At the time of the 1806 Inclosure Act where Pegmore can be found today was Plot No 351, an allotment in Upper Churchfield of 9 perches belonging to John Averis who lived adjacent at Plot No 352, a house and garden of 21 perches, now Priors Cottage.  The surname later seems to have been spelt Everiss and that will be used here.


John was baptised at Elmstone Hardwicke on 28 May 1762, son of John and Ann Everiss, had married Sarah Cox at Norton on 10 September 1787 and they came to live in the village where they appear to have had at least nine children.  Their first child born at Norton was John in January 1789.

By 1838 John Everiss would appear to have moved next door into a new cottage where Pegmore now stands with a garden of 9 perches at Plot No 351.  This suggests that the first cottage on this site was built between 1806 and 1838 and most likely by, or for, John Everiss. 

In 1841 John Everiss, an agricultural labourer, and Sarah were living with 25 year old son James, an agricultural labourer, and listed next door was another son William, also an agricultural labourer, who had married Catherine Whitmarsh of Stowton, Worcs, and they had one son; George William John.  It would appear therefore that the Everiss’ were occupying both properties here at this time or perhaps living together at No 351 which seems more likely.

1st Edition OS 25” Map, 1844-1888

In 1851 John Everiss, now 93, and Sarah, 88, were still living ‘near the church’ most likely in the same cottage.  Their son James had married a widow, Hannah Fry nee Tombs, of Norton in 1844 and they were living in the same cottage.  All four were agricultural labourers although John and Sarah were also recorded as being paupers.  Son William had left the village and was living at No 2 Longford Lane, where they had two more children; Lucy and Herbert Whitmarsh Everiss, and he was employed as a farm labourer.  The Gloucester Journal newspaper of 29 May 1841 carried a ‘public apology’ which may explain why William left Norton; “I, George Clarck, apprentice at Norton, in the county of Gloucester, do hereby acknowledge that the reports which I have circulated respecting Catherine Everiss, wife of William Everiss, labourer, of Norton aforesaid, are entirely false and without foundation.  I hereby express my regret for the fault which I have committed, and cause this apology to be published in order to prevent further proceedings – Norton, May 22, 1841”.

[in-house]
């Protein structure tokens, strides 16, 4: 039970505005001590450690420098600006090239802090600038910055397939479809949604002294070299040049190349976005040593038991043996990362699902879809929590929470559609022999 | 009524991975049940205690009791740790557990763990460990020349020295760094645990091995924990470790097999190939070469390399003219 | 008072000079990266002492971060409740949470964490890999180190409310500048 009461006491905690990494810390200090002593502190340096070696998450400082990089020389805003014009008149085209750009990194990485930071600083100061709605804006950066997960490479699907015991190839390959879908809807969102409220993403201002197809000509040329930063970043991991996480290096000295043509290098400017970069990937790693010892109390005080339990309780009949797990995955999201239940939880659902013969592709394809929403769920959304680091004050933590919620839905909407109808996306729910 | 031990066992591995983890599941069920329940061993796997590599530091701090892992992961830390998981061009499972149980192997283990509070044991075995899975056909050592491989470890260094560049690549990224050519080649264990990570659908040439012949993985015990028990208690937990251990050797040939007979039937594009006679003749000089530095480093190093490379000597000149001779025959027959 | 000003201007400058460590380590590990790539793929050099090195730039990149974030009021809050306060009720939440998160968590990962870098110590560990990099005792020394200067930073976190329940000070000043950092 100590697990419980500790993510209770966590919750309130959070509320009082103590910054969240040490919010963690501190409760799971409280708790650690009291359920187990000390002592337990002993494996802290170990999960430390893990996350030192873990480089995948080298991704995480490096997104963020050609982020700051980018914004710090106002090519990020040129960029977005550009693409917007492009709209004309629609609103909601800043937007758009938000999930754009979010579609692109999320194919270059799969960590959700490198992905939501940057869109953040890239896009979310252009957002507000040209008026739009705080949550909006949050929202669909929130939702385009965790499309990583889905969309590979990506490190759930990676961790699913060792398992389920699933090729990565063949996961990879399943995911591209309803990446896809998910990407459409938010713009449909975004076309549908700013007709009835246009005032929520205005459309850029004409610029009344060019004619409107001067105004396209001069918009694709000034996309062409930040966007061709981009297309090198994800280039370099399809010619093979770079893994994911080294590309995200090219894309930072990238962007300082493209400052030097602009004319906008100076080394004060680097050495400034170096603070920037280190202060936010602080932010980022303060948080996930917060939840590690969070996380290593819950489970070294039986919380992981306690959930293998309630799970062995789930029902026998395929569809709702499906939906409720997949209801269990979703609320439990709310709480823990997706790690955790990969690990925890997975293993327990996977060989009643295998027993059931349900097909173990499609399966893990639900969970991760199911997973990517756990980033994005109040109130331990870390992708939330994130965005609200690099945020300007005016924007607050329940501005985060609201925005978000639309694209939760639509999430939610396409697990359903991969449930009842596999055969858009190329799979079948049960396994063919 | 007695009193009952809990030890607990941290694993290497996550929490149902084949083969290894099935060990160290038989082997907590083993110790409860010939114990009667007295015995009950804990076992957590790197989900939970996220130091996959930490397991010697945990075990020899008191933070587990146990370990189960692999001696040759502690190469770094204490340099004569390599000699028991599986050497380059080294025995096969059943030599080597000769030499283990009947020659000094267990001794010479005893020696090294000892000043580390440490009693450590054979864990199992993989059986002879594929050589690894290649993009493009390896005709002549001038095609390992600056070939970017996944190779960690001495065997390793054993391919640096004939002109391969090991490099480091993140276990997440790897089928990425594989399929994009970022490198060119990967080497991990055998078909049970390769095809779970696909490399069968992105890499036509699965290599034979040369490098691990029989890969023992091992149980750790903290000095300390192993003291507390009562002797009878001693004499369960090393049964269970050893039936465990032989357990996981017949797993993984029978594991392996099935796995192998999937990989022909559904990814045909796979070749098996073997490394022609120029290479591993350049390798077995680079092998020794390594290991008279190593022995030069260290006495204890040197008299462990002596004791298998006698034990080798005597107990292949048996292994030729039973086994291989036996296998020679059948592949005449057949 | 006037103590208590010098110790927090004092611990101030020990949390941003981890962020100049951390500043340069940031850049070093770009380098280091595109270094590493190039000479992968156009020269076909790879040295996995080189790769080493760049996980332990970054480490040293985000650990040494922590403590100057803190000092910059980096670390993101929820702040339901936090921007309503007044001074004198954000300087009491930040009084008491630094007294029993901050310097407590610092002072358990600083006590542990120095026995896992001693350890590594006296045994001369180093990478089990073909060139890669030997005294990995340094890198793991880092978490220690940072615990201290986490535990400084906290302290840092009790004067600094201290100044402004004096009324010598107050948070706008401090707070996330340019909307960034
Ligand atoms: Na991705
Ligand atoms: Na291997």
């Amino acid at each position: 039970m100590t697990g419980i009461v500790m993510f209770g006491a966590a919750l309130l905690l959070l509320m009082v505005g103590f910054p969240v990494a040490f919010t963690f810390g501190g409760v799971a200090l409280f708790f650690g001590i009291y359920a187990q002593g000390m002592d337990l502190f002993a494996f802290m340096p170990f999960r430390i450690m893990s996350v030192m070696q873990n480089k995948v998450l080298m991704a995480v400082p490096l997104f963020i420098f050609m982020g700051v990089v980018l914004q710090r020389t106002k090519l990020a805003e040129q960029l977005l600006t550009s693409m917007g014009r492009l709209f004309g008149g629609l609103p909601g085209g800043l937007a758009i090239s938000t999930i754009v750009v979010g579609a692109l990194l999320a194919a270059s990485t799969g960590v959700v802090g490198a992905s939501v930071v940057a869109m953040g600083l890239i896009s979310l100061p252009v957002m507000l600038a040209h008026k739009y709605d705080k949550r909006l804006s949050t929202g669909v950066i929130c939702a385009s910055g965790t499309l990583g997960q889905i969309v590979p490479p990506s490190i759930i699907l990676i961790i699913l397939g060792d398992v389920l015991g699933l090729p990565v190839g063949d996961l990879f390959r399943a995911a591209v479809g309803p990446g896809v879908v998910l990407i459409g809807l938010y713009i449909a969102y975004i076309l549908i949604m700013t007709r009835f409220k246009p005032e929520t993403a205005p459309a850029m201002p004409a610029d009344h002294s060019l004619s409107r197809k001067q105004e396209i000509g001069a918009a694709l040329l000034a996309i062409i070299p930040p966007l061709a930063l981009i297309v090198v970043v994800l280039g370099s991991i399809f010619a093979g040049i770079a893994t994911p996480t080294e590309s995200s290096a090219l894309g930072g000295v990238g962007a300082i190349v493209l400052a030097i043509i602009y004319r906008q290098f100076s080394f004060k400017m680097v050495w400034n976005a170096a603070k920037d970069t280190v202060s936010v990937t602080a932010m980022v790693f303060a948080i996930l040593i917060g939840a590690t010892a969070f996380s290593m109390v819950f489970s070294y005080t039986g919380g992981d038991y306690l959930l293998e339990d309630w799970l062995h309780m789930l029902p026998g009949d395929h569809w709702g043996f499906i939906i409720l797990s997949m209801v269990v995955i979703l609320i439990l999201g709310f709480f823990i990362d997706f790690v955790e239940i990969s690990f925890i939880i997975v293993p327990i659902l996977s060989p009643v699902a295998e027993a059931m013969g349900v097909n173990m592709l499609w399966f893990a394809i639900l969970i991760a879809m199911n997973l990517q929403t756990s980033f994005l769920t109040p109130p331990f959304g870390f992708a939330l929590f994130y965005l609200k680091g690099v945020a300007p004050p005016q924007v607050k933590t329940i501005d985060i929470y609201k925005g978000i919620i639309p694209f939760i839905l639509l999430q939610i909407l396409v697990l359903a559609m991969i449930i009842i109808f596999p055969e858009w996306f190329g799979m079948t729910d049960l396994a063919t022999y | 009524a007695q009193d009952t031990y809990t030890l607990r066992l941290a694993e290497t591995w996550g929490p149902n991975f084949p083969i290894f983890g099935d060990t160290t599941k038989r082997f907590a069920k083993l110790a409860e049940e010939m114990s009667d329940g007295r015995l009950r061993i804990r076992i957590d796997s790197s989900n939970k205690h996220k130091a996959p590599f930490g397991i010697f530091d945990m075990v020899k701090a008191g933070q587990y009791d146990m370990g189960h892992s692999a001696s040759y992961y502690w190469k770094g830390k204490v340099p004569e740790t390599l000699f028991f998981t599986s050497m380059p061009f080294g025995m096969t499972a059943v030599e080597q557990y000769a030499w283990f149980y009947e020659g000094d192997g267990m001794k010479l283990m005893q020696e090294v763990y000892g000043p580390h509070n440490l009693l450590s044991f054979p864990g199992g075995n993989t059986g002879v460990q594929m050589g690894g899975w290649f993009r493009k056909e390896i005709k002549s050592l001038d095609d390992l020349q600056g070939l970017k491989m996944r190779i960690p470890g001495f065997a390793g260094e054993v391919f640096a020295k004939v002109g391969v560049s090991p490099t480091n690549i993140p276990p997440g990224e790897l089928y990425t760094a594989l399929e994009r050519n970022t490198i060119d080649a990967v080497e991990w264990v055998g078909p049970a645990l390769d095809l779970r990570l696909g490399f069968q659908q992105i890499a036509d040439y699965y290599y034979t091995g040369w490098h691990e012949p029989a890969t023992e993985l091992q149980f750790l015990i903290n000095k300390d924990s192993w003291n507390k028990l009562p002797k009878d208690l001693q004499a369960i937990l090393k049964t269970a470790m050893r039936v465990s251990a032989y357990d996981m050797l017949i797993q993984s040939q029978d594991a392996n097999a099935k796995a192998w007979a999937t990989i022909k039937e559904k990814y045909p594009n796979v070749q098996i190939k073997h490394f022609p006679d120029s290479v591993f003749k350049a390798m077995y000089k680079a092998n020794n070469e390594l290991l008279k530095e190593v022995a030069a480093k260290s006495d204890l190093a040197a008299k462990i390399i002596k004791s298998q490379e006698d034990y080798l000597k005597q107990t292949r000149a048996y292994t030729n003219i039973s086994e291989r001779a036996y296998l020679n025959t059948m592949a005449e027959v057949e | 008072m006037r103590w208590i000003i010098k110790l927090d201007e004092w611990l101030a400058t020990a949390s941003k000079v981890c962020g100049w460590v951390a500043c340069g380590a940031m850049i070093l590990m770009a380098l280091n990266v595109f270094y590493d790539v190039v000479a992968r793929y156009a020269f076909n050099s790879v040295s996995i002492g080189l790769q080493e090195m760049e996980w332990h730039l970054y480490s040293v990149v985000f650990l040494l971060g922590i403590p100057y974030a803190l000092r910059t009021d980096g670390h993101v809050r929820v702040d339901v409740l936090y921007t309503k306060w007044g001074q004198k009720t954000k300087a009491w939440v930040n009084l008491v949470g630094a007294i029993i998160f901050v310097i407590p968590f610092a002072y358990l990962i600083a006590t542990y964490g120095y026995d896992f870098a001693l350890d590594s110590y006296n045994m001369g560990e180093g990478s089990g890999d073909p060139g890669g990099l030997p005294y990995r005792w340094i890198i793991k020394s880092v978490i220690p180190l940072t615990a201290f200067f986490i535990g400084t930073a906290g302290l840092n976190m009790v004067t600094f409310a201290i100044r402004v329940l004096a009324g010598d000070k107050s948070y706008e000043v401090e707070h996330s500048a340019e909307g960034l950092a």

Father John Everiss died in April 1851 and mother Sarah in 1856 resulting in a legal dispute between brothers James and William.  The case was an action of ejectment; “The parties in this suit resided at Norton, in this county.  The plaintiff was the heir at law to a cottage, possession of which was sought by his younger brother, under a deed which had been executed by his mother, in consideration of having been partially maintained for some years by him, but as a wife has no power to convey such property, a verdict was returned for the plaintiff”.  This would suggest that cottage passed into the hands of elder son William even though it was ruled that their mother Sarah had no right to convey the property.